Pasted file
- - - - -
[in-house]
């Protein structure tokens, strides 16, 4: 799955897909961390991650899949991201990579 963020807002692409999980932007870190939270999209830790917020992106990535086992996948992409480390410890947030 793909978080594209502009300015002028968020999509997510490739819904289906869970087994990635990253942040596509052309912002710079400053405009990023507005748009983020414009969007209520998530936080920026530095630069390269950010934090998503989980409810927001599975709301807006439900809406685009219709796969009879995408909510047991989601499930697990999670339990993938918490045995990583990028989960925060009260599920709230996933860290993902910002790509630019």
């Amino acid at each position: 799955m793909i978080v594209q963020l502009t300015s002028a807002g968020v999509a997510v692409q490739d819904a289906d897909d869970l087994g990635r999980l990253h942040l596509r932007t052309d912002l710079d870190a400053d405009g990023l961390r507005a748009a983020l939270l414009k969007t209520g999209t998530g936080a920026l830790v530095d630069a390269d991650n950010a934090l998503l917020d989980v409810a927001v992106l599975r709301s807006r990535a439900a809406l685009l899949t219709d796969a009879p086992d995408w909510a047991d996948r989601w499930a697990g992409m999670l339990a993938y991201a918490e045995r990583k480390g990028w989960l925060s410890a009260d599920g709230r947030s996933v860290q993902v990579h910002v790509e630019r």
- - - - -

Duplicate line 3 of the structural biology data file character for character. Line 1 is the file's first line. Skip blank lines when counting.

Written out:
């Amino acid at each position: 799955m793909i978080v594209q963020l502009t300015s002028a807002g968020v999509a997510v692409q490739d819904a289906d897909d869970l087994g990635r999980l990253h942040l596509r932007t052309d912002l710079d870190a400053d405009g990023l961390r507005a748009a983020l939270l414009k969007t209520g999209t998530g936080a920026l830790v530095d630069a390269d991650n950010a934090l998503l917020d989980v409810a927001v992106l599975r709301s807006r990535a439900a809406l685009l899949t219709d796969a009879p086992d995408w909510a047991d996948r989601w499930a697990g992409m999670l339990a993938y991201a918490e045995r990583k480390g990028w989960l925060s410890a009260d599920g709230r947030s996933v860290q993902v990579h910002v790509e630019r």